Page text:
SACE | Southern Alliance for Clean Energy
1. Clean Power Plan announced by President Obama
Health, energy, and economic experts add to the discussion
On August 3rd, President Obama announced the release of the finalized Clean Power Plan. Crafted by the Environmental Protection Agency, the Clean Power Plan sets achievable carbon pollution reduction goals for each state based on the unique energy mix currently serving the power needs of each state (for a detailed look at the basics of the plan, please read our blog).
Along with reducing climate-change causing carbon pollution, the Clean Power Plan will also reduce other harmful pollution from coal plants resulting in prevention of 3,600 premature deaths, 1,700 non-fatal heart attacks, 90,000 asthma attacks in children and 300,000 missed workdays and schooldays due to illness. Using established source specific performance rates and a “Best System of Emission Reduction (BSER),” below, we’ve parsed out our Southeastern state’s goals.
Some changes from the draft version of the Plan include a BSER that includes only three building blocks rather than four, which were originally proposed last summer. EPA removed the demand-side energy efficiency piece of the puzzle, choosing to rely on strictly supply-side emission reduction measures while allowing states to use energy efficiency for compliance. Nuclear generation (both under-construction and existing nuclear plants) is also out of the BSER, a move made in response to concerns expressed by Georgia, Tennessee and South Carolina during the public comment period – the only states in the country that have under-construction nuclear units.
One of the most interesting new pieces to the Clean Power Plan is the “Clean Energy Incentive Program.” Through this program, EPA allows states to create Emission Reduction Credits (ERCs) for reductions achieved using wind, solar, or energy efficiency programs that benefit low-income communities. EPA is giving double credit for actions that benefit low-income communities, ensuring these families receive significant benefits from this rule. Given that low-income communities have traditionally been more heavily impacted by the negative effects of fossil-fuel generation, this is great news.
EPA has also extended the compliance timeline in the final version of the Clean Power Plan with compliance beginning in 2022 – 2 years later than originally proposed. States must comply with their final reduction goals by 2030.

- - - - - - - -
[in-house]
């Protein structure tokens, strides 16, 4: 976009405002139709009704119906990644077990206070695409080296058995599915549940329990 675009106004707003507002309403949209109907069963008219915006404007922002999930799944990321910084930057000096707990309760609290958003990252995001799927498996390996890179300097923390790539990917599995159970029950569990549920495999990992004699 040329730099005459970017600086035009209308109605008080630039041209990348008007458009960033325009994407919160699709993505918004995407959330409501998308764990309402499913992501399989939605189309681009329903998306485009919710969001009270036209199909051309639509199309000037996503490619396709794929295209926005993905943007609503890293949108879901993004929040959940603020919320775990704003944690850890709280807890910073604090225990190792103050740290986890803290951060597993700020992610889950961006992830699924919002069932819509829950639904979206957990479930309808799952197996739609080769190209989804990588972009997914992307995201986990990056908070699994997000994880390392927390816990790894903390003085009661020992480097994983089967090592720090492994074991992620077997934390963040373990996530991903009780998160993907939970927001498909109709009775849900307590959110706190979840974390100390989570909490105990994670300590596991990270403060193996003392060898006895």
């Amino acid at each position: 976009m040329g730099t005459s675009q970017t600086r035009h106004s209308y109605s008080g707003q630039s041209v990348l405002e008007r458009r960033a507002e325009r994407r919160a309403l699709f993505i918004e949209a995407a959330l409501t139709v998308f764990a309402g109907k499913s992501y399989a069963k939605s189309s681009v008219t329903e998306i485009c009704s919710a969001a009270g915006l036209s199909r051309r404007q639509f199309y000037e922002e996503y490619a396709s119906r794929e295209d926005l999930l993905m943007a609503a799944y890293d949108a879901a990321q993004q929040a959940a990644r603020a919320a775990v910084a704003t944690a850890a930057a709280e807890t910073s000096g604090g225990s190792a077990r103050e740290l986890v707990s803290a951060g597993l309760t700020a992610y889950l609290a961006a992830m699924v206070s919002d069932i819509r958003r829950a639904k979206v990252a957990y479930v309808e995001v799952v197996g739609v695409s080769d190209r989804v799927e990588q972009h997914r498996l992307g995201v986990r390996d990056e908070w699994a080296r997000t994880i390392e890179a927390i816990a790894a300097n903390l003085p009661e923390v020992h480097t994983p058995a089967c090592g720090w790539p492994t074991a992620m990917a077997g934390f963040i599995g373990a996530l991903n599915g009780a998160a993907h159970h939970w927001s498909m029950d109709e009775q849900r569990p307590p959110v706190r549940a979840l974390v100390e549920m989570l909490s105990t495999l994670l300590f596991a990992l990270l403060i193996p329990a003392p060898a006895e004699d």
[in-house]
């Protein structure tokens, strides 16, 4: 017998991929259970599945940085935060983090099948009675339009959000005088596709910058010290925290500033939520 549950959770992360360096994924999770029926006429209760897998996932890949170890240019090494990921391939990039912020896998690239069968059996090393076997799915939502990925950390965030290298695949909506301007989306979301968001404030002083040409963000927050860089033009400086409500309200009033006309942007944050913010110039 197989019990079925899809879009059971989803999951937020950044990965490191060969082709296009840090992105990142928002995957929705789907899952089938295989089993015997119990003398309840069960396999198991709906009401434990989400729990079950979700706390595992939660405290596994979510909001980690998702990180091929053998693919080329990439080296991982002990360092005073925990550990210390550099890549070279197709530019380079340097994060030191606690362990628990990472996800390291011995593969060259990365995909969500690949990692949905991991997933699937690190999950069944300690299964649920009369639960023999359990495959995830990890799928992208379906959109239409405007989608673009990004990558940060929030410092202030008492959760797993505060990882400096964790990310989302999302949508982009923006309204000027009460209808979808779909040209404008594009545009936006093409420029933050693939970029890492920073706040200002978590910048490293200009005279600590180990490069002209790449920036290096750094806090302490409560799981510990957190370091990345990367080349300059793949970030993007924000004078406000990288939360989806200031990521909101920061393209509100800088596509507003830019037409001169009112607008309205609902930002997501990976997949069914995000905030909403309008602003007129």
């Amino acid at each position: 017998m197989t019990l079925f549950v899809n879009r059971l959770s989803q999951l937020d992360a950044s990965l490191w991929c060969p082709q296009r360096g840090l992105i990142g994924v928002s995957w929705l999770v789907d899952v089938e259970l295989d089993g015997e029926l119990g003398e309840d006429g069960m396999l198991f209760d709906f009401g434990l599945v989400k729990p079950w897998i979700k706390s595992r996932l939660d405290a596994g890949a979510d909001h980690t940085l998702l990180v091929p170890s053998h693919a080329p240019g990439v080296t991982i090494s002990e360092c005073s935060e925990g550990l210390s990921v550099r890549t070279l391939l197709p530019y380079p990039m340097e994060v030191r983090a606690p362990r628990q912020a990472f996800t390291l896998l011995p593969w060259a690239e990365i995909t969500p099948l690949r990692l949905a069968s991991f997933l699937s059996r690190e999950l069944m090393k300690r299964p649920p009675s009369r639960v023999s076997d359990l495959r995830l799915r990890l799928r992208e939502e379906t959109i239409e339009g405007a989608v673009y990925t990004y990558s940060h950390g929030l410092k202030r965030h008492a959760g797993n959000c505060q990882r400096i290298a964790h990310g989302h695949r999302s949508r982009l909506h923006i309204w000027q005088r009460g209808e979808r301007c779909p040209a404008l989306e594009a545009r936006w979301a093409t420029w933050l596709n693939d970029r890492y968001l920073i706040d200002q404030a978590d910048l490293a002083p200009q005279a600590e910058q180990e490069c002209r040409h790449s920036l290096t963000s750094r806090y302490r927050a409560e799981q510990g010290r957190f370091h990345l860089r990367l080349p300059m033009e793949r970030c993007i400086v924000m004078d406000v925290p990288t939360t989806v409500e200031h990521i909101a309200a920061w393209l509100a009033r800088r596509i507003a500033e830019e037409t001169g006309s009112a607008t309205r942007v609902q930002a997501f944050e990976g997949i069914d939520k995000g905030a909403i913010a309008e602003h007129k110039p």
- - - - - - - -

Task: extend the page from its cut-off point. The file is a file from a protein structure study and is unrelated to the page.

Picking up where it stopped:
The Clean Power Plan represents an important opportunity for our Southeastern states to benefit from an increasingly robust clean energy economy. We’ve already seen significant growth of clean energy jobs in our region, as confirmed in the recent Clean Jobs Tennessee Report. Many of our major utilities, like Southern Company and the Tennessee Valley Authority, are already on the path to compliance and can help spur economic growth in the region by relying on clean energy compliance solutions, like solar, wind and energy efficiency.
Stay tuned for more information as we continue to learn more about the Clean Power Plan! If you are inclined to speak up and support the Clean Power Plan, click here for resources and links.
A recent survey performed by BW Research found that there are nearly 45,000 clean energy jobs in Tennessee. The results of the survey are detailed in a report released on July 29 by Environmental Entrepreneurs (E2).
In the 12 months leading up to the survey report, Tennessee saw a 6.3% increase in clean energy employment. This represents one of the highest rates of clean energy job creation in any state, and employers expect to see a similar growth rate of 5.7% during the following 12 months. Tennessee’s clean energy industry is growing at three times the rate of the broad economy, which saw an overall increase in employment of 2.2% last year.
Recent developments could drive even greater clean energy job growth. Gov. Bill Haslam’s recently announced EmPower initiative has set a goal to reduce utility bills at state buildings by 28% over the next eight years, through energy efficiency and up to 67 MW of solar energy. With a $200 million initial investment, the initiative is predicted to yield $1 billion in savings by 2035.